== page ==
Taxing Our Way To Equality

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Zachary Goldfarb presents the findings of a Tax Policy Center analysis showing that by one measure, income inequality has declined appreciably in the Obama era:

Today, the average after-tax income of a member of the top 1 percent of earners is $1.12 million. The average after-tax income of someone in the bottom 20 percent is $13,300. That means the average person at the top takes home 84 times the income that the average person in the bottom takes home. Now, consider what it would be like if none of President Obama’s tax policy changes had happened: not the upper-income tax hikes negotiated at the beginning of last year, not the upper-income tax increases imposed by the Affordable Care Act, not the low-income tax credits enacted in the 2009 stimulus and later renewed.

In this alternative universe, the average member of the top 1 percent would take home $1.2 million, or 6.5 percent more in income, according to a new analysis. The average member of the bottom 20 percent would bring home $13,100, or 1.2 percent less in income. As a result, the average member of the 1 percent would take home 91 times what the average person in the bottom would bring home. If you’ve wondered whether Obama has made any headway at reducing income inequality, here’s evidence that he has.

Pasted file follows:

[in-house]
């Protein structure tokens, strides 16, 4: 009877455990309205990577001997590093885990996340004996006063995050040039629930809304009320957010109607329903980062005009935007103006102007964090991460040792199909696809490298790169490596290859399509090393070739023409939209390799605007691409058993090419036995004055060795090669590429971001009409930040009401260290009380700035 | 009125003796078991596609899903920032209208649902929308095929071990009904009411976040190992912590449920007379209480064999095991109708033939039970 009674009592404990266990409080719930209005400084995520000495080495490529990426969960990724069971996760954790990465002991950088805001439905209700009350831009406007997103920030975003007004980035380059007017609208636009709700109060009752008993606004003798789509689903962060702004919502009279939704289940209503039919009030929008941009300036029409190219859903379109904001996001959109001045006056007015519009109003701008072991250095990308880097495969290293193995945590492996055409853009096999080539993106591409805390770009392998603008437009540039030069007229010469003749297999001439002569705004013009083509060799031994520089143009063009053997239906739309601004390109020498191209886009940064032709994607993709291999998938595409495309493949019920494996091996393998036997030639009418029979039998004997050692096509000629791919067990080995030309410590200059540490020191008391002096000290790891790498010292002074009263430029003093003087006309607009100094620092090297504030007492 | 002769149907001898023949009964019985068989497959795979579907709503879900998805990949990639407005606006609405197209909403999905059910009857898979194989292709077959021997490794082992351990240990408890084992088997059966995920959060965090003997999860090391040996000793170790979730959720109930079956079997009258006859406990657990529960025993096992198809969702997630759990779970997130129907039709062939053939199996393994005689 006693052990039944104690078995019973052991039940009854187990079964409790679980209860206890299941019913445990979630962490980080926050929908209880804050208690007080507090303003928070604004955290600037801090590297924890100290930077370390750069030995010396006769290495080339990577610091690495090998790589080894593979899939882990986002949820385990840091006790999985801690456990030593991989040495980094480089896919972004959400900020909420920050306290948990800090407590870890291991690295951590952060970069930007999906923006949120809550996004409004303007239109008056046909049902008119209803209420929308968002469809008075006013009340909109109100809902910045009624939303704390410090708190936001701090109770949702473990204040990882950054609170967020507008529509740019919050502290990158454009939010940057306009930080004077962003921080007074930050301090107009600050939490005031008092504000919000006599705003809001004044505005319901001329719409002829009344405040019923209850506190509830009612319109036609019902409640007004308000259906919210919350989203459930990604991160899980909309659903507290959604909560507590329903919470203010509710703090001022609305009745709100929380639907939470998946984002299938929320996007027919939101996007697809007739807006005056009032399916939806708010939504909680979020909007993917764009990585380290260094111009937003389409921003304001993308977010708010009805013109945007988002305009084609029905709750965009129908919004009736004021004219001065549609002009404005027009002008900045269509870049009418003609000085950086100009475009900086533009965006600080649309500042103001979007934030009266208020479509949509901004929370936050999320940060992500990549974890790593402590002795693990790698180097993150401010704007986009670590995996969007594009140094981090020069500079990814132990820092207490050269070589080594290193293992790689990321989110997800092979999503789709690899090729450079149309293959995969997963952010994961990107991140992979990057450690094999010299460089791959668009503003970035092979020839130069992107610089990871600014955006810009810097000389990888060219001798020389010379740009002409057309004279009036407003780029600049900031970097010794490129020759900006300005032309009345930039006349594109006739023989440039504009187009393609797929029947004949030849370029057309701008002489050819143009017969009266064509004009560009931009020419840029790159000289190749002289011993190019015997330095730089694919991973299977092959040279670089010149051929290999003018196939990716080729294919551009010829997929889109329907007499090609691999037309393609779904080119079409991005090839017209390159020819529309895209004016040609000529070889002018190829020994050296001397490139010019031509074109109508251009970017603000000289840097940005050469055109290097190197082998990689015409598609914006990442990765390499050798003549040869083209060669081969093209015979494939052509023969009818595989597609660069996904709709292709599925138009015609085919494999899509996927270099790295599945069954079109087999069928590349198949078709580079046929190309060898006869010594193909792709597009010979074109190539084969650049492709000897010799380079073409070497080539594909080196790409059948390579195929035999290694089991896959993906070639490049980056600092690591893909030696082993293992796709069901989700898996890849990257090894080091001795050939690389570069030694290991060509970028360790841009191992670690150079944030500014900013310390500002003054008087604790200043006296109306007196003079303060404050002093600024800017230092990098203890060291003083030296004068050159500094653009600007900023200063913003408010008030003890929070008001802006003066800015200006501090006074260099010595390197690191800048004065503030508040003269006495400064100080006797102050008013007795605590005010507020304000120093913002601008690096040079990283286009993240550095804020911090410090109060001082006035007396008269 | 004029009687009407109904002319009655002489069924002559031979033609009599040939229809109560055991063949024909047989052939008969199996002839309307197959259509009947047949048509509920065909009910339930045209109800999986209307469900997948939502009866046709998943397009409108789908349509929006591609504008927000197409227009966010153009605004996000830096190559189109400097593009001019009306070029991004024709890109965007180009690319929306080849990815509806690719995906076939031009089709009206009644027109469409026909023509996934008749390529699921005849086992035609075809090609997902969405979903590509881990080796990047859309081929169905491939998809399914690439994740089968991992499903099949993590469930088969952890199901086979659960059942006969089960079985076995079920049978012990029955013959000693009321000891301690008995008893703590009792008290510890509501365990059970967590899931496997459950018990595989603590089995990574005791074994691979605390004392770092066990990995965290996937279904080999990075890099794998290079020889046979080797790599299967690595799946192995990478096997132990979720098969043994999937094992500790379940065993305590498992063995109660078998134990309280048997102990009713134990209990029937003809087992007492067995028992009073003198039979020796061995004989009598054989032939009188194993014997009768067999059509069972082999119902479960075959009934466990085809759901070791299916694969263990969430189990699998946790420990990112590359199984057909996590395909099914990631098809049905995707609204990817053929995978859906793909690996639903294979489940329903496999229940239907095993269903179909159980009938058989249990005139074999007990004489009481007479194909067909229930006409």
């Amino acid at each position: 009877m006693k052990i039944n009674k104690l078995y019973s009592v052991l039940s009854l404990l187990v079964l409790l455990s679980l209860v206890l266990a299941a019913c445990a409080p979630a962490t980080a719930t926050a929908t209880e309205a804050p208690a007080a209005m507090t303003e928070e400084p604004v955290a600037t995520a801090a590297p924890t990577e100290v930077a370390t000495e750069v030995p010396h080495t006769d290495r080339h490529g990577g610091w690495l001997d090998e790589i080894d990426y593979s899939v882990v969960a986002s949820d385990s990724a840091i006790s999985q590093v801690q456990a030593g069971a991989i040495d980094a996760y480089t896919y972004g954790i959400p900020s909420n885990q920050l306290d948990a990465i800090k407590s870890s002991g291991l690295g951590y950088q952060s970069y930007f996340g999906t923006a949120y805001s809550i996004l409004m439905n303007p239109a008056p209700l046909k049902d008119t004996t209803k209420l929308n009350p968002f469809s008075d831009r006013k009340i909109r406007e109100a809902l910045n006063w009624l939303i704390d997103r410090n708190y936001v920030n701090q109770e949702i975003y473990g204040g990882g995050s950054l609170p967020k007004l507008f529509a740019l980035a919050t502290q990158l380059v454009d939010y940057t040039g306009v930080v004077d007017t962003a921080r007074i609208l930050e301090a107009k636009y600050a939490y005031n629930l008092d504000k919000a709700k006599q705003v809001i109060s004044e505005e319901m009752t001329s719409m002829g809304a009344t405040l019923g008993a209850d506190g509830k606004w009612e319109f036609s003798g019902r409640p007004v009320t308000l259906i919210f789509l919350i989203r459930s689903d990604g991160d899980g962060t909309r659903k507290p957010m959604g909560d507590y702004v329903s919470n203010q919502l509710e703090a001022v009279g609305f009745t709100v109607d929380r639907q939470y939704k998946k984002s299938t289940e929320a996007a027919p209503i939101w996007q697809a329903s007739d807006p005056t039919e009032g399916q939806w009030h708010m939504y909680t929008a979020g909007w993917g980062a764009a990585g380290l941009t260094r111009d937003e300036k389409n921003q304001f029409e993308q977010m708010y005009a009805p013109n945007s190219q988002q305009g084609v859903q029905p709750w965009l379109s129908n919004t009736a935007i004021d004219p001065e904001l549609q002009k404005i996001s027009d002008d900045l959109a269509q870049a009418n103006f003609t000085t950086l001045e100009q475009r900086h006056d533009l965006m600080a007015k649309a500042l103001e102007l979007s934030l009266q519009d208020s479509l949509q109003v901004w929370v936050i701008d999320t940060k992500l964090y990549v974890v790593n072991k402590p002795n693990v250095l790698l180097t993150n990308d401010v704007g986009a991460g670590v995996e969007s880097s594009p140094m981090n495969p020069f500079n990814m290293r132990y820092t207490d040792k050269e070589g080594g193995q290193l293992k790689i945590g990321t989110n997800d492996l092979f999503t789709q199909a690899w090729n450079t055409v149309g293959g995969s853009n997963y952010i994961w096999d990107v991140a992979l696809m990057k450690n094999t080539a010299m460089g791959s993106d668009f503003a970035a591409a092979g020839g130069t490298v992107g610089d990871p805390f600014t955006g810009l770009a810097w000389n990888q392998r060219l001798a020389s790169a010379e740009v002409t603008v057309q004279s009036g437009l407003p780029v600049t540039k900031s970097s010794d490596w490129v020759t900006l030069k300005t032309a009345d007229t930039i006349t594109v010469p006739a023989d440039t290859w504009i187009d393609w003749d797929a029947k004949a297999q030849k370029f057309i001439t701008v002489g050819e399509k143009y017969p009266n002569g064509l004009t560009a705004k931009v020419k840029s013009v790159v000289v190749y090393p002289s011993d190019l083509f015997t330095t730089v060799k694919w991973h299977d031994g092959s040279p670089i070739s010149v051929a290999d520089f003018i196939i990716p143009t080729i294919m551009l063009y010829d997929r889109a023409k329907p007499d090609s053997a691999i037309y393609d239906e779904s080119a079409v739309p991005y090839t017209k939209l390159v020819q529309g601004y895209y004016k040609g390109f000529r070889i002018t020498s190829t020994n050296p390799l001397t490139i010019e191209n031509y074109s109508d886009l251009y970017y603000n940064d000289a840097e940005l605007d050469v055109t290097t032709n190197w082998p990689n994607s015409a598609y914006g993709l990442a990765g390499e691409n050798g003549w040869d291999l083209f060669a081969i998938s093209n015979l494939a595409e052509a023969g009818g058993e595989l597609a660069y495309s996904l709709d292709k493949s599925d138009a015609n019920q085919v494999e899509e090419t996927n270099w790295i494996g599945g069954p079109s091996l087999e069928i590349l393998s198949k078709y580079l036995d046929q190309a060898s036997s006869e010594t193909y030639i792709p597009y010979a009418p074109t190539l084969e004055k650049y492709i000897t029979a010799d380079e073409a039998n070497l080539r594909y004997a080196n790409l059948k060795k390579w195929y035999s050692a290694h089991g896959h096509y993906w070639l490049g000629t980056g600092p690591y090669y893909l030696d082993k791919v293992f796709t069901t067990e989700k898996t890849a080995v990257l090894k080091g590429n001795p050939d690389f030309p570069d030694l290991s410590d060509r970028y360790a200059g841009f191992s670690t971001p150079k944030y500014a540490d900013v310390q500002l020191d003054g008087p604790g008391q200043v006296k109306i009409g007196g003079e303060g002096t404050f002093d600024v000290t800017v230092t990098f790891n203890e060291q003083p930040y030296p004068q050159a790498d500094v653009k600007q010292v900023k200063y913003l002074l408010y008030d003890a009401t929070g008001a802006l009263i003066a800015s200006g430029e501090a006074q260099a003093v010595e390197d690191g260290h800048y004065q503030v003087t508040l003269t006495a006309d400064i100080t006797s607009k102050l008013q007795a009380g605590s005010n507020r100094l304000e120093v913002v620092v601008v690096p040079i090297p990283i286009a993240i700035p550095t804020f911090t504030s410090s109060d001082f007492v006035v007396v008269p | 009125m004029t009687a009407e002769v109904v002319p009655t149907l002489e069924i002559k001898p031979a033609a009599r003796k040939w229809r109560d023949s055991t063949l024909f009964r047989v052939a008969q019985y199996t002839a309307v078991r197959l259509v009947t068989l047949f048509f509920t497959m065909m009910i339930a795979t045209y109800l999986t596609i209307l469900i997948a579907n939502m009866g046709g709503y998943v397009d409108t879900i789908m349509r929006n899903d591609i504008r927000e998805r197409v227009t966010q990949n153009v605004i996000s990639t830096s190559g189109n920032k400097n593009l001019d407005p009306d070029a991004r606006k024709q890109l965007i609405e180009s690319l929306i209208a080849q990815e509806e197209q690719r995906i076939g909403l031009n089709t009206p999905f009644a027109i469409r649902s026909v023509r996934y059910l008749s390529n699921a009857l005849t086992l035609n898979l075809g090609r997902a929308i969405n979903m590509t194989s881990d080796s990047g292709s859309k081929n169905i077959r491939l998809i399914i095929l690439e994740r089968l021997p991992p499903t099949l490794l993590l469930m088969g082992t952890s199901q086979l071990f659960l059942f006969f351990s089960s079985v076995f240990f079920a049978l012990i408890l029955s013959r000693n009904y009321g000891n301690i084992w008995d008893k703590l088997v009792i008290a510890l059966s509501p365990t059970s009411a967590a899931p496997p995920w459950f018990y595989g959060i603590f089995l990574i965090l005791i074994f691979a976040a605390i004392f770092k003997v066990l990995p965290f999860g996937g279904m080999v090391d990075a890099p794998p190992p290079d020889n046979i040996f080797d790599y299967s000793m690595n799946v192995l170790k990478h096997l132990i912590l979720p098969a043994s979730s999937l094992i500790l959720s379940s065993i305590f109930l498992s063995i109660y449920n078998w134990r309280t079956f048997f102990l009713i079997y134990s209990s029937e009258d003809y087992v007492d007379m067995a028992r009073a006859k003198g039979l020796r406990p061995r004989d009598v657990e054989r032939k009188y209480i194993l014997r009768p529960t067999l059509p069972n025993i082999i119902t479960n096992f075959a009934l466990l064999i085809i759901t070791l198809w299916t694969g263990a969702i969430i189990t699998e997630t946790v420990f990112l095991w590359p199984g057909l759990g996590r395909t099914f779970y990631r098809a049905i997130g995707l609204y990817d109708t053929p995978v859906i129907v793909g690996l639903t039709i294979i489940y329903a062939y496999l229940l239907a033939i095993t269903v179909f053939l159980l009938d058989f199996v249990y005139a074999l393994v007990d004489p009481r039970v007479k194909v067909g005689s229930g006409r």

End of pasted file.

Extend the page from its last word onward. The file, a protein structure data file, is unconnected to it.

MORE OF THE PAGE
For Jordan Weissmann, this finding illustrates the importance of measuring inequality both before and after taxes and transfers:

Between the tax changes and health reform, Council of Economic Advisers Chairman Jason Furman argues that the administration has undone “more than a decade” of growing inequality. And he has a point. Liberals prefer talking about pre-tax inequality in large part because it’s a raw reading of how egalitarian our economy is—it tells us how bad the income gap would be were it not for Washington’s intervention. But looking at post-tax-and-transfer inequality tells us how much more work needs to be done to even outcomes—and whether the government’s interventions are having an effect. Both sets of numbers tell us important stories. One says the rich are still pulling away from the rest of us. The other says that the administration has managed, ever so slightly, to pull them back.